Shantay Peloquin, RPh, started her Walmart career when she was just 16 years of age. A stint as cashier in a Walmart pharmacy is where her love for health care began, and her father’s career as a pharmacist helped set her on a path toward high standards—for herself and for patient care.
With a bachelor of science in chemistry from Northeast Louisiana University, Shantay became a Walmart pharmacy technician and then a pharmacy intern while in pharmacy school at the University of Louisiana at Monroe. After graduating in 2000, she managed a few stores, was promoted to pharmacy district manager in 2004, and became Health and Wellness market director in 2009. She now oversees her region while the regional director is piloting a new project.
Shantay enjoys “capturing life’s precious moments” through photography and spending time with her husband and 3 young children. The importance of family became very clear to her about 3 years ago when she developed Guillain-Barré syndrome, a peripheral nerve disease that paralyzes the body, beginning with the lower extremities. While incapacitated for 2 months, she thought deeply about her faith and family. A testament to her faith and drive, her reaction to her illness was to become an avid runner. Six months after recovering, she ran her first half marathon, and she has run 8 more since.
Shantay’s spirit and drive are also evident in her work, which has earned her the title Walmart Market Director of the Year
. “Highly respected by her peers, Shantay teaches, trains, and empowers her pharmacy managers to always go the extra mile,” says Germaine Robottom, RPh, MBA, senior director, Health and Wellness, Central Division, Walmart. “She always puts the patient first and has very high standards when it comes to delivering quality patient care. She is … always willing to be the first to pilot new Health and Wellness Initiatives.”
According to Shantay’s supervisor Craig R. Andrews, Health and Wellness regional director, Shantay is a model for the business and others. “Shantay has a passion for the business and service to the patient. This is shown in her stores through the way they look and operate to deliver quality patient care,” says Andrews. “Her market has been a testing ground for most of the company pilots and ideas [for improving] patient experience, quality, and compliance. This is because of her desire to produce quality outcomes and provide real-time feedback to ensure a quality product is achieved. Shantay is a top performer and an advocate for her people and the practice of pharmacy.”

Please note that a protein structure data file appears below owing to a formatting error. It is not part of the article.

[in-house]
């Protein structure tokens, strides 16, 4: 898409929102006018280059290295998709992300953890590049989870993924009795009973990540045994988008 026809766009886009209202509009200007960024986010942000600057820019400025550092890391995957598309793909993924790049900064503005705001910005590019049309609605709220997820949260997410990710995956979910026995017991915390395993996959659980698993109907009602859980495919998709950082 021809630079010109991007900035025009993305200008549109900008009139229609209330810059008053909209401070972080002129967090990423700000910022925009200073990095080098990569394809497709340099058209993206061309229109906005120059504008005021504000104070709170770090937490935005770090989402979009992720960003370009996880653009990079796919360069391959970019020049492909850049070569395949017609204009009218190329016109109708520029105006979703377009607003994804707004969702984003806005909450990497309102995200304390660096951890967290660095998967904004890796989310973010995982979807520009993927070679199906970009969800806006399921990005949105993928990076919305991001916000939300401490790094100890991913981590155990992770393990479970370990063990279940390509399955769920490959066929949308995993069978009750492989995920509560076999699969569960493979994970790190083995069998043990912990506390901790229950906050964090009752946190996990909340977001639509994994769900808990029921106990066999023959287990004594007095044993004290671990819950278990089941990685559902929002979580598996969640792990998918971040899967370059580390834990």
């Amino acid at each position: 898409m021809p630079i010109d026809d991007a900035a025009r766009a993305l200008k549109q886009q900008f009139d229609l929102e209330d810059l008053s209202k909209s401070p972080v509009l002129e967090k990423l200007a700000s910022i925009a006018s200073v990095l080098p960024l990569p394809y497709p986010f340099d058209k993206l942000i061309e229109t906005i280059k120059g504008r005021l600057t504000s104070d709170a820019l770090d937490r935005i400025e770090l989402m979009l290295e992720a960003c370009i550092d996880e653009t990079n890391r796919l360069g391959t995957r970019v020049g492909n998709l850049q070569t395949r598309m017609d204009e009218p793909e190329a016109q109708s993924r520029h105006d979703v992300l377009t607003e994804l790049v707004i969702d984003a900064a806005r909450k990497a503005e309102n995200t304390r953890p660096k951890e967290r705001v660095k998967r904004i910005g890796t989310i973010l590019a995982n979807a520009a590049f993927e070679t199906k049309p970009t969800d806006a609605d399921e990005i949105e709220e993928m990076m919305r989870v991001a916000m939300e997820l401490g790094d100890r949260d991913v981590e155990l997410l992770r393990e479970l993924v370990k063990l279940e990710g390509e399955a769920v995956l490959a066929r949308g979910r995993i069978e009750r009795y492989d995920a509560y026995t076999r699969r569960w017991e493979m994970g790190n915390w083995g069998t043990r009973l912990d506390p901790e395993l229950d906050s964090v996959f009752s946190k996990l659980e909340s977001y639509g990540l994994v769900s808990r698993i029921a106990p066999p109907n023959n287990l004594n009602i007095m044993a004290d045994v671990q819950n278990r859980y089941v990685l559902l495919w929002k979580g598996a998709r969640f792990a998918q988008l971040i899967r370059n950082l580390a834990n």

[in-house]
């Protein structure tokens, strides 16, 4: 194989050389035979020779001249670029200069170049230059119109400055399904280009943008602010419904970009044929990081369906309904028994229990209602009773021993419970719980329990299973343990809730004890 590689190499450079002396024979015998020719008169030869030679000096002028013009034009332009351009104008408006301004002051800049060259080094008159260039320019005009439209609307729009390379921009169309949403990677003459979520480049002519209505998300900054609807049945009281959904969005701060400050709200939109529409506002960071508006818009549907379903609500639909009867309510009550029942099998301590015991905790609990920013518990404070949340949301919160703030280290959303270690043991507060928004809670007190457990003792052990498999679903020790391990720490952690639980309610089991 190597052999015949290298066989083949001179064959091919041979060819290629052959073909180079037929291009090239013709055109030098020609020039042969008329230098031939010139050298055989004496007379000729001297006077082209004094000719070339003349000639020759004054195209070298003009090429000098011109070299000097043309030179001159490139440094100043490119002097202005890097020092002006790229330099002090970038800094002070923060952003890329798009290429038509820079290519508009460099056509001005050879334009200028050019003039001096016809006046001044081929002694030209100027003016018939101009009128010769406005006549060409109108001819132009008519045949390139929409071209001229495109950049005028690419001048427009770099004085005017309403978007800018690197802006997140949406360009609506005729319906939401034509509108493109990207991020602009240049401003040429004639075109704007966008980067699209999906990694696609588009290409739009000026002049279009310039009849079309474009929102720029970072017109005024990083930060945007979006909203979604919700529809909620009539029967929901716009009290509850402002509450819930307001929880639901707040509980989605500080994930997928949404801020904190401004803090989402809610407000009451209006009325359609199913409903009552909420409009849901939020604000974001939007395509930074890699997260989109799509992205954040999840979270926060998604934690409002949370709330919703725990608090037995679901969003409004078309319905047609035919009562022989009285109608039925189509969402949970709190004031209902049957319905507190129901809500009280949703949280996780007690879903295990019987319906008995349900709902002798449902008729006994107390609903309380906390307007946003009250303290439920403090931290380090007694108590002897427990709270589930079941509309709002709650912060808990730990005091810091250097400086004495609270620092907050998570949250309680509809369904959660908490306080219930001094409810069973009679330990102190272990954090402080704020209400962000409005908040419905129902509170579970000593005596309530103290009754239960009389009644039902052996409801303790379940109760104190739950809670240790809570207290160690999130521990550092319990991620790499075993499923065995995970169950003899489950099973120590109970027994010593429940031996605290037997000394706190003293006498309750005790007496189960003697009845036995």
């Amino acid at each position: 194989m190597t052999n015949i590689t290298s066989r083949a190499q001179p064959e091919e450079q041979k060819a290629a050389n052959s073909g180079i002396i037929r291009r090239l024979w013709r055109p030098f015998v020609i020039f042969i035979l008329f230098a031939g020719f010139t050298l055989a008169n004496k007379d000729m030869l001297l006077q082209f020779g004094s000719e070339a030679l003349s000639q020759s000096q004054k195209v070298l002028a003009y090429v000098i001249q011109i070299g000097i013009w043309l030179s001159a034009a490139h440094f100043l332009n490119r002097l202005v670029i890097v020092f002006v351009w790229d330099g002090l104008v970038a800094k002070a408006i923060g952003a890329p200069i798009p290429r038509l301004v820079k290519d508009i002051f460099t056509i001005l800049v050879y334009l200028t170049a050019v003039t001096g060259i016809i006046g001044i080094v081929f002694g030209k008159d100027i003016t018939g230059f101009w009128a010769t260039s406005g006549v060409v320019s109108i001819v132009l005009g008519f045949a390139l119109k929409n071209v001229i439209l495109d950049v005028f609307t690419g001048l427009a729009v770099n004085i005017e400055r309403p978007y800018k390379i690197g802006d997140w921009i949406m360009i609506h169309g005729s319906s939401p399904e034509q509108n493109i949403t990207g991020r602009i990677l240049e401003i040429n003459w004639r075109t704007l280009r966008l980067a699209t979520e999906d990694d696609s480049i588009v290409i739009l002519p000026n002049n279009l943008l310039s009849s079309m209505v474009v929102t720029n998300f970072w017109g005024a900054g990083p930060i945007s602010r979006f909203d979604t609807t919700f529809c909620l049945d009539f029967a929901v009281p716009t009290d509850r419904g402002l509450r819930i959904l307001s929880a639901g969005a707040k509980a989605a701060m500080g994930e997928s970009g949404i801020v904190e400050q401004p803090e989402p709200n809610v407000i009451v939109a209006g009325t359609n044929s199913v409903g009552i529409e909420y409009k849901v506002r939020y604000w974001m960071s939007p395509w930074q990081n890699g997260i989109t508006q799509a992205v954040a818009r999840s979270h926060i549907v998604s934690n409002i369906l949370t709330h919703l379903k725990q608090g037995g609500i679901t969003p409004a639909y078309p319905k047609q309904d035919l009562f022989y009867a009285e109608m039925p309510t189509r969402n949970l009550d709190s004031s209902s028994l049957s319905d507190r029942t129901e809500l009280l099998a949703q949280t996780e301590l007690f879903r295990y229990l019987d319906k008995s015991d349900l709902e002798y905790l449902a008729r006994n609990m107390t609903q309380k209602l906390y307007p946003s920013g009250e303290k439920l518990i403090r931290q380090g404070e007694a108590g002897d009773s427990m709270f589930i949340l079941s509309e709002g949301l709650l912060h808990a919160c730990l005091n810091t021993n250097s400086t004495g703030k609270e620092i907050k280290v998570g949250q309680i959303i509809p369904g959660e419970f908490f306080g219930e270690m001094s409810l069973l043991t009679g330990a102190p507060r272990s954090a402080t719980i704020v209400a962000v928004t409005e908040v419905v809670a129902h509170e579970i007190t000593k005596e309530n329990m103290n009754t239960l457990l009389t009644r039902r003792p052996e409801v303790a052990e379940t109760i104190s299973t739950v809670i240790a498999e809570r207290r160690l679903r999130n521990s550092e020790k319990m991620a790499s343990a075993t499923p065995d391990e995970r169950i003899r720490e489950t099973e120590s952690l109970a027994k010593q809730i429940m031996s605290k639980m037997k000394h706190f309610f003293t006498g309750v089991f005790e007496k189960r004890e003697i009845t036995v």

Q What advice do you have for other pharmacists?
Pharmacy is evolving; I have seen it transition from a dispensing role to a clinical one in my 15 years with Walmart. Pharmacists must understand that 1 interaction can make a difference. I stand behind the motto, “Care to the power of 1: how 1 person can make a difference.” Pharmacy will continue to evolve into a health services destination, as health care is becoming one of the most important services sought by Americans. I encourage pharmacists to continue to be open-minded and look for ways to provide care to the power of 1, 1 patient at a time.
Q What is the most important issue in pharmacy today?
Accessibility and affordability of health care for all Americans is the most important issue in pharmacy today. Pharmacy serves as an access point that is underutilized within the total health service package. Community pharmacists can be utilized to prevent readmission rates for individuals with diseases such as diabetes, heart disease, and hypertension. The challenge is figuring out how to bridge the gap between physicians and patients in an outpatient setting. I believe pharmacists are a major part of that bridge, as our company moves forward with enhanced counseling and clinical services.
Q What advice would you give to a new pharmacist?
New pharmacists must understand that they hold people’s lives in their hands each day. Their knowledge and expertise can enhance the quality of their patients’ lives. The most important thing they can gain is their patients’ trust, which is earned by understanding the responsibility that pharmacists have and delivering the best care possible.
Q How do your roots in your community help you do a better job?
My roots in my community allow me to understand patients’ needs. I have built solid relationships with providers in the community. These relationships allow us to grow and develop new health services and programs such as immunization and medication therapy management. I am excited and feel privileged to be a part of a company that is looking for new and better ways to serve our community.